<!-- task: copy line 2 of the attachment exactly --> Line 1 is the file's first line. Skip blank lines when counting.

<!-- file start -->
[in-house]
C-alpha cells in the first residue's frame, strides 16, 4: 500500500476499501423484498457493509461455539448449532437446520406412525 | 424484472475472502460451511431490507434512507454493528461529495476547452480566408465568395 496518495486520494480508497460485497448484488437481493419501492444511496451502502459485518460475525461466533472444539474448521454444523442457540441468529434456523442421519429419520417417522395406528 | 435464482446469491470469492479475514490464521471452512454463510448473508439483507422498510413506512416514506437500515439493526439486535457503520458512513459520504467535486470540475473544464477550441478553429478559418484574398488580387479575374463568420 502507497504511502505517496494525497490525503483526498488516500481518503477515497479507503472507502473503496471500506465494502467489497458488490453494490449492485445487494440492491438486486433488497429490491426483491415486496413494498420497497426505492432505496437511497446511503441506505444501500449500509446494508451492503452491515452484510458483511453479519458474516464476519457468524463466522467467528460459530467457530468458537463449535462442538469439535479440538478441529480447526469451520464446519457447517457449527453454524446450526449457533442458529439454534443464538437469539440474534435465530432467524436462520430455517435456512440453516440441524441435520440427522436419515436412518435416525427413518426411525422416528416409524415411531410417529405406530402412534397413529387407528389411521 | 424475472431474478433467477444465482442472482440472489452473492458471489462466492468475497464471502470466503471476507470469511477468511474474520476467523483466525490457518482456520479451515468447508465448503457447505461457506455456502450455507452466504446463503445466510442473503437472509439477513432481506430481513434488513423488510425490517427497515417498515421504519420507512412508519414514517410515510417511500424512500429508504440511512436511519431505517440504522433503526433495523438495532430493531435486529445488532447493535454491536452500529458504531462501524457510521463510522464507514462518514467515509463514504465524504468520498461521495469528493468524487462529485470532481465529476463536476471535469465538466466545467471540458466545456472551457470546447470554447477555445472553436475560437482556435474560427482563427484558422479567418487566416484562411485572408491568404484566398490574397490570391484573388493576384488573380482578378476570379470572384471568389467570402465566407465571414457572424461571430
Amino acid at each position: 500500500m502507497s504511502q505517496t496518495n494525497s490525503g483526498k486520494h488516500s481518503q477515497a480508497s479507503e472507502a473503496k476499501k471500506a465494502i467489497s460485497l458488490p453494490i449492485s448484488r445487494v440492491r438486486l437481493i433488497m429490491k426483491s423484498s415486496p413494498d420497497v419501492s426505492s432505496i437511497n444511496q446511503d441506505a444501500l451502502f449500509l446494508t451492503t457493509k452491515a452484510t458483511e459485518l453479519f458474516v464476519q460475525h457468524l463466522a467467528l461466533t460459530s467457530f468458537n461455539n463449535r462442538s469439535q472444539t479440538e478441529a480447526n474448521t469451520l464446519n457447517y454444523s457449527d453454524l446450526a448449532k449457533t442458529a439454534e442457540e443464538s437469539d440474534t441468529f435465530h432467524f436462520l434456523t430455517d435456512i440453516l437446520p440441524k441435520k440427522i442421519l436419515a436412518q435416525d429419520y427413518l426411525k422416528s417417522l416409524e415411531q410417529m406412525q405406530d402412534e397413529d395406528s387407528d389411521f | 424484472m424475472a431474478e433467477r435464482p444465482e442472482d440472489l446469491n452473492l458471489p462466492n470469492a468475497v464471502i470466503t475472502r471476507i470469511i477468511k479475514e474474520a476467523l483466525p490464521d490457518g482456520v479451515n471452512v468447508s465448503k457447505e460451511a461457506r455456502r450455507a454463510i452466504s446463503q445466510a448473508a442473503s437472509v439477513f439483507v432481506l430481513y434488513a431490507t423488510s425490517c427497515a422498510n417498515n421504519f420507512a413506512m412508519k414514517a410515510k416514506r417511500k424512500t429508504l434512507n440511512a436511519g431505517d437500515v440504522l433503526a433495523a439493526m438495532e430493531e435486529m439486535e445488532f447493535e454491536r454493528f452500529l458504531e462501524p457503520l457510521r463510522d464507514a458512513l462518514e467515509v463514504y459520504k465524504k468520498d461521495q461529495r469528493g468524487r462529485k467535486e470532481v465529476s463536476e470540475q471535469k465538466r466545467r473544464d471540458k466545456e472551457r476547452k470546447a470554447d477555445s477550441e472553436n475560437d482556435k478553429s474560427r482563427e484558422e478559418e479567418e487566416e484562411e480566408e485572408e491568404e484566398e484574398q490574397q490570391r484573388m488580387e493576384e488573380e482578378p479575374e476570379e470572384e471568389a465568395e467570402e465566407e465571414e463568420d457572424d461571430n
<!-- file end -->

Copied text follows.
C-alpha cells in the first residue's frame, strides 16, 4: 500500500476499501423484498457493509461455539448449532437446520406412525 | 424484472475472502460451511431490507434512507454493528461529495476547452480566408465568395 496518495486520494480508497460485497448484488437481493419501492444511496451502502459485518460475525461466533472444539474448521454444523442457540441468529434456523442421519429419520417417522395406528 | 435464482446469491470469492479475514490464521471452512454463510448473508439483507422498510413506512416514506437500515439493526439486535457503520458512513459520504467535486470540475473544464477550441478553429478559418484574398488580387479575374463568420 502507497504511502505517496494525497490525503483526498488516500481518503477515497479507503472507502473503496471500506465494502467489497458488490453494490449492485445487494440492491438486486433488497429490491426483491415486496413494498420497497426505492432505496437511497446511503441506505444501500449500509446494508451492503452491515452484510458483511453479519458474516464476519457468524463466522467467528460459530467457530468458537463449535462442538469439535479440538478441529480447526469451520464446519457447517457449527453454524446450526449457533442458529439454534443464538437469539440474534435465530432467524436462520430455517435456512440453516440441524441435520440427522436419515436412518435416525427413518426411525422416528416409524415411531410417529405406530402412534397413529387407528389411521 | 424475472431474478433467477444465482442472482440472489452473492458471489462466492468475497464471502470466503471476507470469511477468511474474520476467523483466525490457518482456520479451515468447508465448503457447505461457506455456502450455507452466504446463503445466510442473503437472509439477513432481506430481513434488513423488510425490517427497515417498515421504519420507512412508519414514517410515510417511500424512500429508504440511512436511519431505517440504522433503526433495523438495532430493531435486529445488532447493535454491536452500529458504531462501524457510521463510522464507514462518514467515509463514504465524504468520498461521495469528493468524487462529485470532481465529476463536476471535469465538466466545467471540458466545456472551457470546447470554447477555445472553436475560437482556435474560427482563427484558422479567418487566416484562411485572408491568404484566398490574397490570391484573388493576384488573380482578378476570379470572384471568389467570402465566407465571414457572424461571430